Both institutions have a high international faculty and student ratio, with ETH Zurich with 100 points for international faculty and 98.5 for international students. Similarly, EPFL has 100 out of 100 for international faculty and student ratios. This statistic shows that many international students and teachers are in attendance despite the requirement of German and French languages.


Despite ETH Zurich and EPFL’s similarities, the two institutions have some natural nuances.

Language of study

Both universities require students to speak one of two common languages in Switzerland: French and German. However, ETH Zurich's bachelor's programs are mainly in German. Although ETH Zurich's bachelor's programs are taught in German, their website states, "In the second and third years of the programs, some of these courses may take place in English." On the other hand, most master's degrees taught at ETH Zurich are English-based, yet some knowledge of English and German may be required. At EPFL, bachelor's courses are predominantly taught in French. If you want to undertake a master's course at EPFL and are an English speaker, you're in luck, as master's courses are mainly taught in English.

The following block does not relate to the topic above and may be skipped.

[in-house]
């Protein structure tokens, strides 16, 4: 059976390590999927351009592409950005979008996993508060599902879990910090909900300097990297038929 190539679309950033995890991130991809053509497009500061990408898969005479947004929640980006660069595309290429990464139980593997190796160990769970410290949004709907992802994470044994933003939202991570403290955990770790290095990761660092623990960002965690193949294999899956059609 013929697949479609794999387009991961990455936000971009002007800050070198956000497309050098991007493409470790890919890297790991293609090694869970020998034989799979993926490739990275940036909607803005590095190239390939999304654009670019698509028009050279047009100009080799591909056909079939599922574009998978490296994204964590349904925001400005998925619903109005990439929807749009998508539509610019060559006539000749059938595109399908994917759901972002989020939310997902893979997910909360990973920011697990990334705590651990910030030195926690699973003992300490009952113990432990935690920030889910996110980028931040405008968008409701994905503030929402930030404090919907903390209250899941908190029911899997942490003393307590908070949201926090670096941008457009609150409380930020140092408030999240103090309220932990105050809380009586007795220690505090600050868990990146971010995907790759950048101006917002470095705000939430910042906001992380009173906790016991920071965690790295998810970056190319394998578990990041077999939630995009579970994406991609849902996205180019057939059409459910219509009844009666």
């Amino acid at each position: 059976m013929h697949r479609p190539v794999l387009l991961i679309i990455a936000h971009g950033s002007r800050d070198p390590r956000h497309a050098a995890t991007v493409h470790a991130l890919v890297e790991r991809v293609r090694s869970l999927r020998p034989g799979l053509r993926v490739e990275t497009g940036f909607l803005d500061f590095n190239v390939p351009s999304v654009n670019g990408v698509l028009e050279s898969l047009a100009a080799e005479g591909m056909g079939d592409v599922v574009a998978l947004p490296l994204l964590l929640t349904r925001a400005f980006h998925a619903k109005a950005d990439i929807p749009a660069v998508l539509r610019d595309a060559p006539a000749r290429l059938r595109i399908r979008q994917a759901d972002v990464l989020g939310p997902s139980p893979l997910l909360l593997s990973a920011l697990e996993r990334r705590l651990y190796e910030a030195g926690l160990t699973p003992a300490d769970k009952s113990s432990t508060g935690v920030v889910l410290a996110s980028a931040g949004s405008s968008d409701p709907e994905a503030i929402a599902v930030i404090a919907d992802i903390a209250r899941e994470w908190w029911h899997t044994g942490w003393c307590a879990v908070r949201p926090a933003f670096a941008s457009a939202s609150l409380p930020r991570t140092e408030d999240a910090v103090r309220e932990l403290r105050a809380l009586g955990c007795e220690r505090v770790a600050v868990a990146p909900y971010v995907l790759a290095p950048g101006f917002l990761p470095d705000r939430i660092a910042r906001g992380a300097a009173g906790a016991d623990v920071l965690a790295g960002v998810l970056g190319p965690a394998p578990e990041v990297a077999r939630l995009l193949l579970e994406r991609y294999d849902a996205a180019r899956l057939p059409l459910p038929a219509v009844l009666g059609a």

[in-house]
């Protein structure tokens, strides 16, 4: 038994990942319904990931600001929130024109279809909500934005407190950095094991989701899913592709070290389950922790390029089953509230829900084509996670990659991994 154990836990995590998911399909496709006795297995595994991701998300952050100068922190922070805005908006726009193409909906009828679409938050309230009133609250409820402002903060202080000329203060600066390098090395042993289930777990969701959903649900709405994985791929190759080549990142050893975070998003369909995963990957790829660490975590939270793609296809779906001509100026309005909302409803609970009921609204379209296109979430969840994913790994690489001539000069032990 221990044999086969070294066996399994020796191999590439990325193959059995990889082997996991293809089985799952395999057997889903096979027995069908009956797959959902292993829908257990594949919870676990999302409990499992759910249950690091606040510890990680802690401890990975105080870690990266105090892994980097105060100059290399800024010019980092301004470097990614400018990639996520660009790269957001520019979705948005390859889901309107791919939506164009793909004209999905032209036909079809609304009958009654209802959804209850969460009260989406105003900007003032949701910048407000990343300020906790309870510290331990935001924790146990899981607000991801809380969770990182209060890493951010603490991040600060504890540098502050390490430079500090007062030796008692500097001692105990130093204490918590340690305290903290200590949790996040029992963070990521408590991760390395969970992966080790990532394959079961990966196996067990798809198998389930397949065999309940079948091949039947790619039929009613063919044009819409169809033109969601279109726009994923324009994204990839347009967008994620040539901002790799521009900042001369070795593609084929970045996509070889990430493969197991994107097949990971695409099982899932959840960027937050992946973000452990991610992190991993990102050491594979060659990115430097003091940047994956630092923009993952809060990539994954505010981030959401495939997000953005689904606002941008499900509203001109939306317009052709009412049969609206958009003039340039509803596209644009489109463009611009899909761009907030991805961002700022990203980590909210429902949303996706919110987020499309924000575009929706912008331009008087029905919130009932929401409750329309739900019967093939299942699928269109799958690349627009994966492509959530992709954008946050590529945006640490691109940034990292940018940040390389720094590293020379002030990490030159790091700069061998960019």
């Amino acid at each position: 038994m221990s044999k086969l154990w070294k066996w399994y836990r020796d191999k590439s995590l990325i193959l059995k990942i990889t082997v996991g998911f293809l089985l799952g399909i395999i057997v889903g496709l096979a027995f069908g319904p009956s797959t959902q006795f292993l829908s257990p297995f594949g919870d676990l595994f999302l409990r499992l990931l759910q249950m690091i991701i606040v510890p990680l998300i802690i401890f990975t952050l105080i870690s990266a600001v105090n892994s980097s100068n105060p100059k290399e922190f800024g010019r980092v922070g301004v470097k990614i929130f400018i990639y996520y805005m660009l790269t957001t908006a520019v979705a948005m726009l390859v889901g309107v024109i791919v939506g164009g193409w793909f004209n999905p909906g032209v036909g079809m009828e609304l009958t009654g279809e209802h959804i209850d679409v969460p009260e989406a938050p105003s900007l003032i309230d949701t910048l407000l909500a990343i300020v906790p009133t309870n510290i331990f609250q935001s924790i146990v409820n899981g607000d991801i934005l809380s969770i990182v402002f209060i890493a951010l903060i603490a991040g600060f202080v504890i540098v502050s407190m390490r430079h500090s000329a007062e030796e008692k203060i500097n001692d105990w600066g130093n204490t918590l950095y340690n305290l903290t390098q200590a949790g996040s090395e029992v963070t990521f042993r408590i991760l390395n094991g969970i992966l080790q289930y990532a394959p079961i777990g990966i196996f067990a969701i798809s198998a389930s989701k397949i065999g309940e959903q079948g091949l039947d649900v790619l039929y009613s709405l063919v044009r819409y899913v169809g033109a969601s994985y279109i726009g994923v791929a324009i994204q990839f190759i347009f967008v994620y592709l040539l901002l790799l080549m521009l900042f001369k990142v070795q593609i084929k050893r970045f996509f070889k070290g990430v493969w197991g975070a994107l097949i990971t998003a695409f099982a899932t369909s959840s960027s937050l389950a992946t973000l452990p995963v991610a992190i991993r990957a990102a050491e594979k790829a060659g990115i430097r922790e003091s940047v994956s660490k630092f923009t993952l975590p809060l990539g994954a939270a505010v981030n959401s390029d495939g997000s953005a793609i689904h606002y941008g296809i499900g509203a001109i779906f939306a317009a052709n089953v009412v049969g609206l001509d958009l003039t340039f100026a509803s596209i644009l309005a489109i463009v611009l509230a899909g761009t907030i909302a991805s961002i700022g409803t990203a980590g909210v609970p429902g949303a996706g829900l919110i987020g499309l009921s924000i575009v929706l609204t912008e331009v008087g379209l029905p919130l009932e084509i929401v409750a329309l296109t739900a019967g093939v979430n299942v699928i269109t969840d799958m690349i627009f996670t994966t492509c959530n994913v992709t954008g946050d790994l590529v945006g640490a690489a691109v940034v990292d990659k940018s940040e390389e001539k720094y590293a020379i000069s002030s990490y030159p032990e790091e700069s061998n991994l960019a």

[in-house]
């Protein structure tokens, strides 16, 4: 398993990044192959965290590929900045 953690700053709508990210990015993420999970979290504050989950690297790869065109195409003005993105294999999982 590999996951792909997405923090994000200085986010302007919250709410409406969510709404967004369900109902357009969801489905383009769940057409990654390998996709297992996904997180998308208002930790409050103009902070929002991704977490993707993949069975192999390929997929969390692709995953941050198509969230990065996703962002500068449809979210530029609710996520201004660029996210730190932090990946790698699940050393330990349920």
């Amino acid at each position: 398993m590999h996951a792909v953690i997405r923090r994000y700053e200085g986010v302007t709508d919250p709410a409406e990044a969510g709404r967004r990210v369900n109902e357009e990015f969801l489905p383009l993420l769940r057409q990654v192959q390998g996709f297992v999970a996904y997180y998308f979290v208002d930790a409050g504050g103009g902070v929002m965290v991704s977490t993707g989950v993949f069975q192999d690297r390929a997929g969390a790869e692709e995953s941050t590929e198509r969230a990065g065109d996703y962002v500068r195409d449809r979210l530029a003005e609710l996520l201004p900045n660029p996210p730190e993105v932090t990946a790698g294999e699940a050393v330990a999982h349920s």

Academic reputation

Academic reputation scores are different between ETH Zurich and EPFL. ETH Zurich achieved 98.8 points in the academic reputation in the QS WUR. In contrast, EPFL Zurich received 84.6 points out of 100 in the QS WUR. This factor shows how well-regarded the university is in terms of citations and other elements of research. Therefore, if you wish to attend a heavily researched university (which both of these universities are), consider the academic reputation of each university, as this will show you how well these institutions conduct their research.

Employment outcomes

ETH Zurich and EPFL have wildly different QS scores for employment outcomes. ETH Zurich scores a modest 79.1 out of 100 in employment outcomes, whereas EPFL scores a low 19.4 points out of 100. This is significant if you are looking to get into employment once you graduate from your studies. According to QS, the “Employment Outcomes indicator reflects the ability of institutions to ensure a high level of employability for their graduates, while also nurturing future leaders who go on to make an impact in their respective fields.” Considering a university with a high level of employability upon graduation may be an important factor when assessing the institutions you wish to attend.